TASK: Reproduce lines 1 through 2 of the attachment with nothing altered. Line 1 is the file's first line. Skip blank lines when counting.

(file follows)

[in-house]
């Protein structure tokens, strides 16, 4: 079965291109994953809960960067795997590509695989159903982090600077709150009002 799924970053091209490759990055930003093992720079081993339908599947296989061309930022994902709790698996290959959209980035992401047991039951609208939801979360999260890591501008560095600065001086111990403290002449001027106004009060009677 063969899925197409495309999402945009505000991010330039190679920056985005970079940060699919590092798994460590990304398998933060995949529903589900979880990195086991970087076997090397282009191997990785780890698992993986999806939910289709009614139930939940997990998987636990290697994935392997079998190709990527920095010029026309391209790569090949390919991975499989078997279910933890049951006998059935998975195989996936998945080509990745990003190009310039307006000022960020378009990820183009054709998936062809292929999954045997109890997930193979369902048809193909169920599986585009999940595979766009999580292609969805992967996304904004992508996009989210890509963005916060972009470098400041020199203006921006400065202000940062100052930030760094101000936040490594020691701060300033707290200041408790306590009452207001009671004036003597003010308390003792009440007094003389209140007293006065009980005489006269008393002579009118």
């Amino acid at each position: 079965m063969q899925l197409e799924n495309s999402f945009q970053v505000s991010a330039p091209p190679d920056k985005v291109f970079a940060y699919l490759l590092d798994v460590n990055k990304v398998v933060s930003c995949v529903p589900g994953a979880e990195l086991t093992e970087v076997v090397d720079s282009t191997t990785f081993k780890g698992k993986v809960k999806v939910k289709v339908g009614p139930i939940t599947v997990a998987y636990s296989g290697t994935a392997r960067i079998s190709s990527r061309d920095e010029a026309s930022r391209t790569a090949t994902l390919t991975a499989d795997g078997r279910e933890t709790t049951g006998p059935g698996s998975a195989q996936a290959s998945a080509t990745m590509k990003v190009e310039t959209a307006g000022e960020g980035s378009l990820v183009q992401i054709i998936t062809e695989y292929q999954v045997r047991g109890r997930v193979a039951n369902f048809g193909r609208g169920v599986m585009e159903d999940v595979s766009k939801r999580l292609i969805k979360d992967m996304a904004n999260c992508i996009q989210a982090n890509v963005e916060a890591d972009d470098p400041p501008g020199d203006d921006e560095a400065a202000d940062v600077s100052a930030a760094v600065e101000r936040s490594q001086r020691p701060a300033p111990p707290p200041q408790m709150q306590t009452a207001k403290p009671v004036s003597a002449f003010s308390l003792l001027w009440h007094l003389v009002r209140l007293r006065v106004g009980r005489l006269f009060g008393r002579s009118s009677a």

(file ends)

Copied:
[in-house]
């Protein structure tokens, strides 16, 4: 079965291109994953809960960067795997590509695989159903982090600077709150009002 799924970053091209490759990055930003093992720079081993339908599947296989061309930022994902709790698996290959959209980035992401047991039951609208939801979360999260890591501008560095600065001086111990403290002449001027106004009060009677 063969899925197409495309999402945009505000991010330039190679920056985005970079940060699919590092798994460590990304398998933060995949529903589900979880990195086991970087076997090397282009191997990785780890698992993986999806939910289709009614139930939940997990998987636990290697994935392997079998190709990527920095010029026309391209790569090949390919991975499989078997279910933890049951006998059935998975195989996936998945080509990745990003190009310039307006000022960020378009990820183009054709998936062809292929999954045997109890997930193979369902048809193909169920599986585009999940595979766009999580292609969805992967996304904004992508996009989210890509963005916060972009470098400041020199203006921006400065202000940062100052930030760094101000936040490594020691701060300033707290200041408790306590009452207001009671004036003597003010308390003792009440007094003389209140007293006065009980005489006269008393002579009118």